HP rejects complaints over board selections

Hewlett-Packard reconstituted its board this year to add international expertise and recover from past infighting – not to cement the control of the new chief executive, the company’s chairman said.

Ray Lane rejected complaints that Léo Apotheker, the technology conglomerate’s new chief, had been involved in the process, telling the Financial Times that he alone had interviewed all his fellow directors and decided who should be asked to leave.

The HP board was revamped in January after the departure in August of Mark Hurd, former chief executive. The overhaul gave the board a majority of new directors.

Institutional Shareholder Services, the advisory firm, this month recommended that shareholders vote against members of the board’s nominating committee at the annual meeting on March 23 for allowing “the direct participation of Apotheker in the appointment of five new directors”.

Mr Lane disputes that argument, however. “I was the only one that knew whether this particular board member could work together with the rest or dwell on the past,” said Mr Lane, who joined HP four months ago.

“The board unanimously gave me the authority to do what I needed to do.

“They all would have stepped down if I wanted them to.”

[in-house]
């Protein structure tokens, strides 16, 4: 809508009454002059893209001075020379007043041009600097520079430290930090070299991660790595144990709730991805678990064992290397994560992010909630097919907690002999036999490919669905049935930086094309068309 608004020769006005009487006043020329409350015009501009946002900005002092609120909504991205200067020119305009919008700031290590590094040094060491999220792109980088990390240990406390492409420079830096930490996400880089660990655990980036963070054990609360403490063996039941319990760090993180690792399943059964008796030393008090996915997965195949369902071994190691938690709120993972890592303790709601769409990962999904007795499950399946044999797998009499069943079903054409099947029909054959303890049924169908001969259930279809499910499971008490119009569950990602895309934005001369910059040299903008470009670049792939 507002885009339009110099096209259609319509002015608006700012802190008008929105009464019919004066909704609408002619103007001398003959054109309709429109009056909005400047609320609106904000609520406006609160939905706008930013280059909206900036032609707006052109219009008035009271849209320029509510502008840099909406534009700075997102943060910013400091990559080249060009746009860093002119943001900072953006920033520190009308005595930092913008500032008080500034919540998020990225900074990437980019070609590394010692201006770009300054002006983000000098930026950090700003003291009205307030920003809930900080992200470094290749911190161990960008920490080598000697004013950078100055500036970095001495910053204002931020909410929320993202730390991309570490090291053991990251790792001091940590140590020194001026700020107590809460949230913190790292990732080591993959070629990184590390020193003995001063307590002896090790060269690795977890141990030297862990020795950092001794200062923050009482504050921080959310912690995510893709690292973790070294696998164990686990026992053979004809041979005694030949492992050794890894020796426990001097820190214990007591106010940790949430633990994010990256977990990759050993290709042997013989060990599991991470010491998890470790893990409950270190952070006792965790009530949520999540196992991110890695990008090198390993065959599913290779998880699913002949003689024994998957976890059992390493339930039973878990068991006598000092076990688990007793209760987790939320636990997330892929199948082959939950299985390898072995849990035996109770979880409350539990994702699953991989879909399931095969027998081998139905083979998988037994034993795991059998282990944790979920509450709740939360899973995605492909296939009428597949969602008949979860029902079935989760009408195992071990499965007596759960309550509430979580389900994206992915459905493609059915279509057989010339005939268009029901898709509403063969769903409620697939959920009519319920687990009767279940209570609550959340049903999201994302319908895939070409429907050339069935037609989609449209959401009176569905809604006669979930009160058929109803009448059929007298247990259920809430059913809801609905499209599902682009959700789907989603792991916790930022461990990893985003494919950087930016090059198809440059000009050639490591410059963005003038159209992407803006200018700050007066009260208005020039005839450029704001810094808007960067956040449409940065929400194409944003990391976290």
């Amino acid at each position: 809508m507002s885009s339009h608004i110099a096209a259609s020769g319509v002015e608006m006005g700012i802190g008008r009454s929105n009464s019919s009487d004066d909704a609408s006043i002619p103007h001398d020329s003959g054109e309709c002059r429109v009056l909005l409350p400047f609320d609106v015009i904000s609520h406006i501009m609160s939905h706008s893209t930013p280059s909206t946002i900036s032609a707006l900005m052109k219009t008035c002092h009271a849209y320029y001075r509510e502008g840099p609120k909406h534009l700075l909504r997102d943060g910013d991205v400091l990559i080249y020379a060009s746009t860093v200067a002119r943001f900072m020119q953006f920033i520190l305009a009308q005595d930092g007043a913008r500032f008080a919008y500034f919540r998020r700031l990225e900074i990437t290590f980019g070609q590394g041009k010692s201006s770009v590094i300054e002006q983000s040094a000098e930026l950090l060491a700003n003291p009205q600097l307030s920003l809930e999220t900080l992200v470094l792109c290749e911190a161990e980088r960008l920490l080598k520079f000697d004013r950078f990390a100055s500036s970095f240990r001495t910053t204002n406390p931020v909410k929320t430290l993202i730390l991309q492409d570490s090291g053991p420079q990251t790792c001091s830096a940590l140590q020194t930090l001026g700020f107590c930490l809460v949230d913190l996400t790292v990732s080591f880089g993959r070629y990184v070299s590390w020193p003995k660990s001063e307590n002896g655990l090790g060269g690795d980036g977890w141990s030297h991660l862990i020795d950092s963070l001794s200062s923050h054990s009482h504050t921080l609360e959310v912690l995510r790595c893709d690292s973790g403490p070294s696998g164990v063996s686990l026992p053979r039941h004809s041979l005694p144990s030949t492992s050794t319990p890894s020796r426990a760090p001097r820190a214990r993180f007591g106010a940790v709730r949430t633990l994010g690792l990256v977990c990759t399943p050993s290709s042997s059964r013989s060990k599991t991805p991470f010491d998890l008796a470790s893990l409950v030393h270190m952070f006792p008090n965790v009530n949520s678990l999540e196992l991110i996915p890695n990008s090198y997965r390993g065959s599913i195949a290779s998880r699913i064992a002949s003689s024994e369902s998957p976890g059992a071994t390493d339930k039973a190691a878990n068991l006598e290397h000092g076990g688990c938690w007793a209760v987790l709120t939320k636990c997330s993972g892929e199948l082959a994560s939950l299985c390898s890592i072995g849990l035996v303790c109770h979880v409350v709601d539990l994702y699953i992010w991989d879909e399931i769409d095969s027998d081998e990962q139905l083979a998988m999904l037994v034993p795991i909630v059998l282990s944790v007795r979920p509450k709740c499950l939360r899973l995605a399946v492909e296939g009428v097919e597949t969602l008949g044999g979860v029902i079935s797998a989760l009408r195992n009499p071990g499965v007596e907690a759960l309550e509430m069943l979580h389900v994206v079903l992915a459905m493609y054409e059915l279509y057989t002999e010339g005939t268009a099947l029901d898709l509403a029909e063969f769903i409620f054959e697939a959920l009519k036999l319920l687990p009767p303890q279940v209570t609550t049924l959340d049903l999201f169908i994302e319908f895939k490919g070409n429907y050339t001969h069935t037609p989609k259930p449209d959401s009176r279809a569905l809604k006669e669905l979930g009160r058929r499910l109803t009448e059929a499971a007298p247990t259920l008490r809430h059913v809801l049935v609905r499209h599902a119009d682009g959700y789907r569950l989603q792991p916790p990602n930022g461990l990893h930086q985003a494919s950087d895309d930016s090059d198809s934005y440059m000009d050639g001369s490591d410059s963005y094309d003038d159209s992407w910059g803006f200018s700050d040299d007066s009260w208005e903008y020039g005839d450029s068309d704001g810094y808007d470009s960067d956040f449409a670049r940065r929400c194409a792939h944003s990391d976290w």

The HP board fractured last year after a challenge to Mr Hurd’s stewardship.

A sexual harassment complaint by a former HP contractor against Mr Hurd triggered an inquiry that convinced a majority of the board that he had shown poor judgment, and he was given a large severance payment to resign.

The subsequent appointment of Mr Apotheker puzzled some investors because his reign of less than a year as head of SAP, the business software maker, saw a fall in the German group’s profits.

Those concerns were amplified by the HP board shake-up in January.

Mr Lane defended the board’s conduct, saying he had initially sidestepped the nominating committee and formed an ad hoc panel to seek new directors only because he wanted a group that could work with him through the winter holidays and vet candidates in time for this week’s meeting.

He said he asked Mr Apotheker, who knew more overseas chief executives, as well as two outside directors for help, and together they came up with a list of about 20 candidates. Of the five that emerged and were turned over to the nominating committee, only one had been put forward by Mr Apotheker, Mr Lane said.

ISS and others who have objected to the process did not know what had happened and “made it sound as though Léo was going out and picking his buddies”, Mr Lane said.

“We got some usable names from him, but we only ended up taking one to the committee.”

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